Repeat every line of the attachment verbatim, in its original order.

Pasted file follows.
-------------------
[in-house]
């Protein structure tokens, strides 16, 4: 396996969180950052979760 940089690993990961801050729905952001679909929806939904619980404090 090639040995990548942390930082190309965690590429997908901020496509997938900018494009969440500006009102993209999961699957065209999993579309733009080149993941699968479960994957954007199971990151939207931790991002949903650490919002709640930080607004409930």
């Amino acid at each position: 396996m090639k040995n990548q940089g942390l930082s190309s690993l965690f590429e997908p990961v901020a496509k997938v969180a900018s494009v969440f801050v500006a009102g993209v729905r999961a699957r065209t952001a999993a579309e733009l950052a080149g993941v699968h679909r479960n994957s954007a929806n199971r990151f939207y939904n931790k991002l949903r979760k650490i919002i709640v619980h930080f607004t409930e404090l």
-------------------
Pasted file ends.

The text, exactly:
[in-house]
């Protein structure tokens, strides 16, 4: 396996969180950052979760 940089690993990961801050729905952001679909929806939904619980404090 090639040995990548942390930082190309965690590429997908901020496509997938900018494009969440500006009102993209999961699957065209999993579309733009080149993941699968479960994957954007199971990151939207931790991002949903650490919002709640930080607004409930």
């Amino acid at each position: 396996m090639k040995n990548q940089g942390l930082s190309s690993l965690f590429e997908p990961v901020a496509k997938v969180a900018s494009v969440f801050v500006a009102g993209v729905r999961a699957r065209t952001a999993a579309e733009l950052a080149g993941v699968h679909r479960n994957s954007a929806n199971r990151f939207y939904n931790k991002l949903r979760k650490i919002i709640v619980h930080f607004t409930e404090l």